An American section of the All-Union-Western Chamber of Commerce was
organized in Moscow in July, 1928. The section conducts activities to facilitate
the establishment of closer relations between the interested business spheres of
both countries, and collaborates to this end with the AmericanRussian Chamber of
The executive bureau of the American section is composed of the following:
Charles H. Smith, vice-president and Moscow representative of the
American-Russian Chamber of Commerce; Mr. Fushman of the Textile Import Company;
Mr. Poliakov of the Amtorg Trading Corporation; Mr. A. A. Yazikov of the Central
Statistical Board, formerly Chairman of the Special Delegation of the Far
Eastern Republic in Washington (1921-22); Mr. Friedman of the Chief
Administration of the Electrical Industry; Professor Bookspan, Director of the
Economic Department of the Chamber; Professor Klinchnikov, and Mr. Pavlov of the
Grain Export Company (Exportkhleb). Mr. Perrotet was elected secretary.
A number of important agreements concluded during 1928 between American
manufacturing and technical organizations and various Soviet trusts marked
progressive steps in the growing industrial relations between the two countries.
The most important agreement was that between the International General
Electric Company of New York and the Amtorg Trading Corporation. This provides
for long-term credit purchases of electrical equipment for an aggregate sum of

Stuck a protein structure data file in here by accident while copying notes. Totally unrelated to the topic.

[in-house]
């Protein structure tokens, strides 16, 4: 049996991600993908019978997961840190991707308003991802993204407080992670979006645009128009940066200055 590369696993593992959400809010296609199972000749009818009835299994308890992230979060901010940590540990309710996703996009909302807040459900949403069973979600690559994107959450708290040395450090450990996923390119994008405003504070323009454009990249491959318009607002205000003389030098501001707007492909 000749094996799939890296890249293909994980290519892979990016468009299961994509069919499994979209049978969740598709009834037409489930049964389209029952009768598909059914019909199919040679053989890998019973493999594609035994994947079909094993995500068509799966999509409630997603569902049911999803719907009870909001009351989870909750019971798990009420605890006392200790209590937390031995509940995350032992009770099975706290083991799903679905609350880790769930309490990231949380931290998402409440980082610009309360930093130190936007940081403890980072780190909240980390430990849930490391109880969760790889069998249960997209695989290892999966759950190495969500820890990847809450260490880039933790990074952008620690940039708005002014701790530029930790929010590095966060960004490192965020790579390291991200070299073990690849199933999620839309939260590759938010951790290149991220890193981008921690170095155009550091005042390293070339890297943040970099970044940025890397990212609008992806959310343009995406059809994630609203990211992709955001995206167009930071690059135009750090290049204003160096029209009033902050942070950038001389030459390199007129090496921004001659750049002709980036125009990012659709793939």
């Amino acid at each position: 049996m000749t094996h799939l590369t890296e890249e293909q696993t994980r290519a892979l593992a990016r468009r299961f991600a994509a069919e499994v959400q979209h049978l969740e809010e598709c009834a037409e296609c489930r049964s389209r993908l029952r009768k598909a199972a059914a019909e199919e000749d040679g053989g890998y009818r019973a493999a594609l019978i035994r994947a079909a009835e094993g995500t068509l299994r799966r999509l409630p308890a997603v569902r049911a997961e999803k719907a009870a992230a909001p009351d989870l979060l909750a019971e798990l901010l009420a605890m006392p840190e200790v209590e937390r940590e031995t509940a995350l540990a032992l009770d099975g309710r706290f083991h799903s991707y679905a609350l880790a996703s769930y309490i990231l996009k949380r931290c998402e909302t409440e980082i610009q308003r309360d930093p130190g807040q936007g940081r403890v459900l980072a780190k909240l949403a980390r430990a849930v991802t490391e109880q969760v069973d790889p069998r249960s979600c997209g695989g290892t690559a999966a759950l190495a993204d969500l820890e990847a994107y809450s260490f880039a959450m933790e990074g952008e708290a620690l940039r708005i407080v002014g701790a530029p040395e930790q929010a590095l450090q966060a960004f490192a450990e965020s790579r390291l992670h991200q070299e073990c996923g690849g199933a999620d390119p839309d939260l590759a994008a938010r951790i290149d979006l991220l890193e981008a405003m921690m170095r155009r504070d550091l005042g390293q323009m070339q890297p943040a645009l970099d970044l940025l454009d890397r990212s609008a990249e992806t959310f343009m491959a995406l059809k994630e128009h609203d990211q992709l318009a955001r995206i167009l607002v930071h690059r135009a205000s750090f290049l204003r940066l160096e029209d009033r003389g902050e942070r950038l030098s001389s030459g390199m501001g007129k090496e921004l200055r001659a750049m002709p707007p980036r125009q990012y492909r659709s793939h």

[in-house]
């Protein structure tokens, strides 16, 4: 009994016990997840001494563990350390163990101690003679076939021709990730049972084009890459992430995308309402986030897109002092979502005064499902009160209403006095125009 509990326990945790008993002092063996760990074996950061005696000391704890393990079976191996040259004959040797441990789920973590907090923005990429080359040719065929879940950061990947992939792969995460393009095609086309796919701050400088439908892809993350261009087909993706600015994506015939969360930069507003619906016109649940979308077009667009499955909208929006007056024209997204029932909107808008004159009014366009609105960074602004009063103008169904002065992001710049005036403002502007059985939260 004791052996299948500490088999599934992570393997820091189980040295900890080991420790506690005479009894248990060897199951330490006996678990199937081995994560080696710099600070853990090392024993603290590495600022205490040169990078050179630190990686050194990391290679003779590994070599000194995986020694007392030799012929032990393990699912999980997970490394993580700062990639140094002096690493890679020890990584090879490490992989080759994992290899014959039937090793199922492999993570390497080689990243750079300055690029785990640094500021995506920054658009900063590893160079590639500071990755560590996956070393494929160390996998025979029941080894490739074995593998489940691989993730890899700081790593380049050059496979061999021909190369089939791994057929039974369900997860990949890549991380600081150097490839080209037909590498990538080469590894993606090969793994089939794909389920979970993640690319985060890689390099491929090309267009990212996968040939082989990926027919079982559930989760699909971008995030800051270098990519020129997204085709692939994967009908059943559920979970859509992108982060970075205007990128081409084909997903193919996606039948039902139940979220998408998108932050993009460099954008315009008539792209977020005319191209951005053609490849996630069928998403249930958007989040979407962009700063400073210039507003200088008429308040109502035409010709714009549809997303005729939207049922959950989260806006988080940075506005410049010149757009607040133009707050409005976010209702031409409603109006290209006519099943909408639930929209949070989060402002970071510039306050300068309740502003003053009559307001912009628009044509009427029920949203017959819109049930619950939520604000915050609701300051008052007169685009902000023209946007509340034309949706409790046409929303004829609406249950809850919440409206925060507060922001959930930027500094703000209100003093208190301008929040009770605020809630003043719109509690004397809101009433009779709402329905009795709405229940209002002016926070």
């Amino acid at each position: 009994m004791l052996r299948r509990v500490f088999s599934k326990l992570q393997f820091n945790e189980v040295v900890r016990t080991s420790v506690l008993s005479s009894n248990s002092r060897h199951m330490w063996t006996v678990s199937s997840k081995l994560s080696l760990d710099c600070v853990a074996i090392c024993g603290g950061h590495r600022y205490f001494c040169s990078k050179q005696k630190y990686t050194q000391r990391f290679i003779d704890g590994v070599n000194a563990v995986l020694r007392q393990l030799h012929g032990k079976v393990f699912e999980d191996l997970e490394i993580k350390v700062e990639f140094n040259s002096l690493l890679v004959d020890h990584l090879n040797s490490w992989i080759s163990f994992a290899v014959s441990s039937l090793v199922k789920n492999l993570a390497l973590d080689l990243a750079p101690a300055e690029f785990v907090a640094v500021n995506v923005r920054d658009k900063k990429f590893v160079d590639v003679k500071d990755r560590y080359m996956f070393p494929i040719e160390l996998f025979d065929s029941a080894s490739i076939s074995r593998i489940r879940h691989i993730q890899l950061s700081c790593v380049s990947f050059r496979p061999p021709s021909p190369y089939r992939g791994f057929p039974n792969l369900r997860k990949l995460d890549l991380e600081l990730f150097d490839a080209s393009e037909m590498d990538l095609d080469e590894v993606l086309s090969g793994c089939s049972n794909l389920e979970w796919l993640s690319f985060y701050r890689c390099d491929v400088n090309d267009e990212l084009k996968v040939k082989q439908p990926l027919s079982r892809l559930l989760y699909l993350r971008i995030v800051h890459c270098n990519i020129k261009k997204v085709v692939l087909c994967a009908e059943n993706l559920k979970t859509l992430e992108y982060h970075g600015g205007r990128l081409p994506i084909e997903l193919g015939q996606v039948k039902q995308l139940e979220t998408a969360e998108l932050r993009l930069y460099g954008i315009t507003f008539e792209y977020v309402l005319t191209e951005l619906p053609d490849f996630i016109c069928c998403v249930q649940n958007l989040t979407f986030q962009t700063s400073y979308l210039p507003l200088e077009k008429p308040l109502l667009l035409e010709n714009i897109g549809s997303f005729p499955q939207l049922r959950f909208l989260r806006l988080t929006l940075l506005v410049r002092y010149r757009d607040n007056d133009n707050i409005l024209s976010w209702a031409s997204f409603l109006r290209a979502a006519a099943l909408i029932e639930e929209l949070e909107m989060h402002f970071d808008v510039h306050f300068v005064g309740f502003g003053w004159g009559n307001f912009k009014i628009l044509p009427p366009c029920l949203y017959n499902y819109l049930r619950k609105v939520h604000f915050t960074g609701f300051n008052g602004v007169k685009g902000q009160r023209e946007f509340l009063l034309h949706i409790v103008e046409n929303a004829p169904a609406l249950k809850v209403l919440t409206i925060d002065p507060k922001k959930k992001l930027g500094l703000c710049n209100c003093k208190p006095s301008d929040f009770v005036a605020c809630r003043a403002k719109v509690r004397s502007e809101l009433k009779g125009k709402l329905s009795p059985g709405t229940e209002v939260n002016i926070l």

from $21,000,000 to $26,000,000 over a period of six years. In connection with
the contract General Electric is to establish a bureau of technicians in Moscow
to maintain first-hand contacts with Soviet electrical problems.
Another agreement, signed between the Radio Corporation of America and the
Soviet State Electrotechnical Trust, provides for exchange of patents and
information on radio apparatus and for technical assistance from the Radio
Other contracts for technical assistance were made during the year with the
Sperry Gyroscope Company, and with Professor H. D. Gibbs, who will assist in the
development of the aniline industry. Technical assistance contracts with Hugh L.
Cooper and Co. of New York, with Stuart, James and Cooke of New York and with
the Freyn Engineering Company of Chicago were extended during 1928. The Owens
Bottle Company and the Russian-American Compressed Gas Company have contracts
for consulting services, and the Standard Oil Company of New York, under a
concession agreement, completed a kerosene treating plant in Baku early in 1928.
In the spring of 1928 it was announced that various contracts with the
Standard Oil Company of New York and the Vacuum Oil Company provided for the
purchase by these companies of Soviet oil products aggregating $10,000,000
Including grain and flour valued at $21,500,000 purchased as a result of the
poor harvest of 1924 in the Soviet Union.